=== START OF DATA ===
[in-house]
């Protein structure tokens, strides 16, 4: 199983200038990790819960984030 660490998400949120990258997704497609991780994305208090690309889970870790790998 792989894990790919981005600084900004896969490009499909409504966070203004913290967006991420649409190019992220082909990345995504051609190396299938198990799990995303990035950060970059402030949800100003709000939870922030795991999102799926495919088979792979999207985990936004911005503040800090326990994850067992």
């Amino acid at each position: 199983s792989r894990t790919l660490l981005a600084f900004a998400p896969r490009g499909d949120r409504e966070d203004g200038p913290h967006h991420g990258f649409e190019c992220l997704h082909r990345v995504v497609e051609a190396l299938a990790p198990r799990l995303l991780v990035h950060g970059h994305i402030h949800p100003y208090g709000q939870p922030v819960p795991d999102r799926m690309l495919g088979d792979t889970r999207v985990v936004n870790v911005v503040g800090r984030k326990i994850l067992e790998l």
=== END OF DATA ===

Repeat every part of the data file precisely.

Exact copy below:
[in-house]
């Protein structure tokens, strides 16, 4: 199983200038990790819960984030 660490998400949120990258997704497609991780994305208090690309889970870790790998 792989894990790919981005600084900004896969490009499909409504966070203004913290967006991420649409190019992220082909990345995504051609190396299938198990799990995303990035950060970059402030949800100003709000939870922030795991999102799926495919088979792979999207985990936004911005503040800090326990994850067992």
């Amino acid at each position: 199983s792989r894990t790919l660490l981005a600084f900004a998400p896969r490009g499909d949120r409504e966070d203004g200038p913290h967006h991420g990258f649409e190019c992220l997704h082909r990345v995504v497609e051609a190396l299938a990790p198990r799990l995303l991780v990035h950060g970059h994305i402030h949800p100003y208090g709000q939870p922030v819960p795991d999102r799926m690309l495919g088979d792979t889970r999207v985990v936004n870790v911005v503040g800090r984030k326990i994850l067992e790998l």